Fool contributor Tim Beyers is a member of the Rule Breakers stock-picking team. He had stock and options positions in Apple and a stock position in Google at the time of publication. Check out Tim's portfolio holdings and Foolish writings, or connect with him on Twitter as @milehighfool. You can also get his insights delivered directly to your RSS reader. We Fools don't all hold the same opinions, but we all believe that considering a diverse range of insights makes us better investors. The Motley Fool owns shares of Apple, Google, and Microsoft and is also on Twitter as @TheMotleyFool. Its disclosure policy waited till college to take an archery class.

Read/Post Comments (10) | Recommend This Article (6)

Comments from our Foolish Readers

Help us keep this a respectfully Foolish area! This is a place for our readers to discuss, debate, and learn more about the Foolish investing topic you read about above. Help us keep it clean and safe. If you believe a comment is abusive or otherwise violates our Fool's Rules, please report it via the Report this Comment Report this Comment icon found on every comment.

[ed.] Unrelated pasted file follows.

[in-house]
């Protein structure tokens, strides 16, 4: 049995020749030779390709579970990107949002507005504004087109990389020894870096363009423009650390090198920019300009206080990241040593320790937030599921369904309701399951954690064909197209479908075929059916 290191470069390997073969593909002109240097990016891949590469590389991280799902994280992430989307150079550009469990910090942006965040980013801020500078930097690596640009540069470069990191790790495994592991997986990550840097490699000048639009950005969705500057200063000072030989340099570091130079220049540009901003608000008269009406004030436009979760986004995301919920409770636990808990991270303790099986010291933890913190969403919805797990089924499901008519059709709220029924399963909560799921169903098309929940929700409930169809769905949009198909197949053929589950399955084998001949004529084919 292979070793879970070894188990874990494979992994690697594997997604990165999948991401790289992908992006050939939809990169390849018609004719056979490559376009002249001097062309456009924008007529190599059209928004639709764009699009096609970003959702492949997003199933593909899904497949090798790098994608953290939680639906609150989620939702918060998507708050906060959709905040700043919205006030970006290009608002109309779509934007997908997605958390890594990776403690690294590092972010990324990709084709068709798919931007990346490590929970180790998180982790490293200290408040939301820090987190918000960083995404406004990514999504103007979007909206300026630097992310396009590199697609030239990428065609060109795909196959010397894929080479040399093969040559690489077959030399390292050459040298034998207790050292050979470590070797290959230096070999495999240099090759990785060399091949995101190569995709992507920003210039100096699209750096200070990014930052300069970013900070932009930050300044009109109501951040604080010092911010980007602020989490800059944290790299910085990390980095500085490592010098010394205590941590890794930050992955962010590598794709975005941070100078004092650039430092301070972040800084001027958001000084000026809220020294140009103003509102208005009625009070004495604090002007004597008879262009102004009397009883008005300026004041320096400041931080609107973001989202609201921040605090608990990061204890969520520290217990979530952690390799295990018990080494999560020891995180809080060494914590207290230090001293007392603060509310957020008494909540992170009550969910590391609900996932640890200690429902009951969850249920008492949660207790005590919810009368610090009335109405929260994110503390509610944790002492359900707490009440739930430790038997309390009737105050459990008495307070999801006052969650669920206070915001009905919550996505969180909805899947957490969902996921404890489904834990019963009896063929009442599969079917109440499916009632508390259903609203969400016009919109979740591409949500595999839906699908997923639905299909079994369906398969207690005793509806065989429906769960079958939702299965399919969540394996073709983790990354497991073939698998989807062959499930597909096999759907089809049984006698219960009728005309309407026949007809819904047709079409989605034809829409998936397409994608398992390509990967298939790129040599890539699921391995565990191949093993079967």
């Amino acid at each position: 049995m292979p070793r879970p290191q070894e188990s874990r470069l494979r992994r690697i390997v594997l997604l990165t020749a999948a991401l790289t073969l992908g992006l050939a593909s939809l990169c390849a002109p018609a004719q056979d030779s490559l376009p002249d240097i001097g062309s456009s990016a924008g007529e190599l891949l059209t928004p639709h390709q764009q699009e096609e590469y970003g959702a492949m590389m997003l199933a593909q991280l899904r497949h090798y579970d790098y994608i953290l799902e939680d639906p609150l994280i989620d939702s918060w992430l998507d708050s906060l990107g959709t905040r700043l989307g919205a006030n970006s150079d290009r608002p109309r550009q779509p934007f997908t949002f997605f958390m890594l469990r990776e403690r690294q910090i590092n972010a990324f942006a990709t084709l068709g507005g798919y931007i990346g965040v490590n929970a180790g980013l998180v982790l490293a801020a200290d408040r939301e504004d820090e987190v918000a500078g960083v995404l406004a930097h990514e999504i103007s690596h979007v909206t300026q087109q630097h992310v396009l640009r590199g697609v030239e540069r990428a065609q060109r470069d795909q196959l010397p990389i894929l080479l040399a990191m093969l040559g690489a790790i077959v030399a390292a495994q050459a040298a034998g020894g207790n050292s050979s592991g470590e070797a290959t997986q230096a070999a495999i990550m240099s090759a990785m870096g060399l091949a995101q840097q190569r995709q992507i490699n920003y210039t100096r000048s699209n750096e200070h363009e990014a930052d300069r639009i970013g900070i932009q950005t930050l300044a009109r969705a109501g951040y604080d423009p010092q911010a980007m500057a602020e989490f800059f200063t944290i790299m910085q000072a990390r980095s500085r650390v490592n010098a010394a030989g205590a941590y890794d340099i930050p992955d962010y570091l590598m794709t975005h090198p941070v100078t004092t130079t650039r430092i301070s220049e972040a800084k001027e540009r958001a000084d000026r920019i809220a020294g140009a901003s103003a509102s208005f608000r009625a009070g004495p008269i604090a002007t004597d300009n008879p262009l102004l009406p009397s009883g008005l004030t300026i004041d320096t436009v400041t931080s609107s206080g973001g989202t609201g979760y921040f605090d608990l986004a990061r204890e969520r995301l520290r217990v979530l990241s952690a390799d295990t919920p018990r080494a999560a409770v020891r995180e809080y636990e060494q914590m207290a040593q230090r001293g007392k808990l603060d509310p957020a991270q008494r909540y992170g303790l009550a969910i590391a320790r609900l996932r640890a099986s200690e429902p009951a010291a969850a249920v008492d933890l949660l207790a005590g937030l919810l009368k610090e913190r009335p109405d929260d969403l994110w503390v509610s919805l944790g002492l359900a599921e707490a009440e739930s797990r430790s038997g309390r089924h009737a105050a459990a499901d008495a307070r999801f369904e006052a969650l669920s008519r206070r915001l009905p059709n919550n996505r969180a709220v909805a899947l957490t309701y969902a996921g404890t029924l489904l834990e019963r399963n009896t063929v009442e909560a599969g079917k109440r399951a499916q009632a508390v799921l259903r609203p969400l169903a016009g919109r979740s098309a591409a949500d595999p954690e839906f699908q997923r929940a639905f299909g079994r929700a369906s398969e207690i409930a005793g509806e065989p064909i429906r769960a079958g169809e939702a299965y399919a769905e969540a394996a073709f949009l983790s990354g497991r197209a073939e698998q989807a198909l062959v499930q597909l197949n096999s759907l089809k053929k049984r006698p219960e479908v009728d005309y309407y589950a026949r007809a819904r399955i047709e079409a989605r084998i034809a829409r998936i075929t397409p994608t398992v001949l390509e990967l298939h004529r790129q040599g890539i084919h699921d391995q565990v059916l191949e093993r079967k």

• Report this Comment On December 24, 2010, at 5:07 PM, techy46 wrote:

    Many enterprises user RIMM BLackberry and their server(s) for executive email along with MS Exchange server(s) for general email. WP7 Phones provide for getting rid of RIMM and saving lots of $$$. Also, Nokia can actually capitialize in WP7 buy bronging out line of smartphones thayt run Android, S3/4 and WP7. MS doesn't want hardware portion of smartphone market, ala Apple, MS wants mobiles client software to ultimately provide home mulyimedia servers (XBOX) that service all digital content (email, financial, music, TV, voice, etc.).

  • Report this Comment On December 24, 2010, at 6:40 PM, deemery wrote:

    Remember, Microsoft is logging sales to vendors, not to consumers. Let's see how they sell to people, not TELCOs and handset makers.

  • Report this Comment On December 24, 2010, at 6:41 PM, deemery wrote:

    Oh, and Dell is hardly an "honest broker" when it comes to Microsoft...

  • Report this Comment On December 24, 2010, at 11:10 PM, gslusher wrote:

    "Berg said manufacturers had sold 1.5 million Windows Phone 7 handsets..."

    Report what he said just BEFORE that:

    "Another is phone manufacturer sales – phones being bought and stocked by mobile operators and retailers on their way to customers."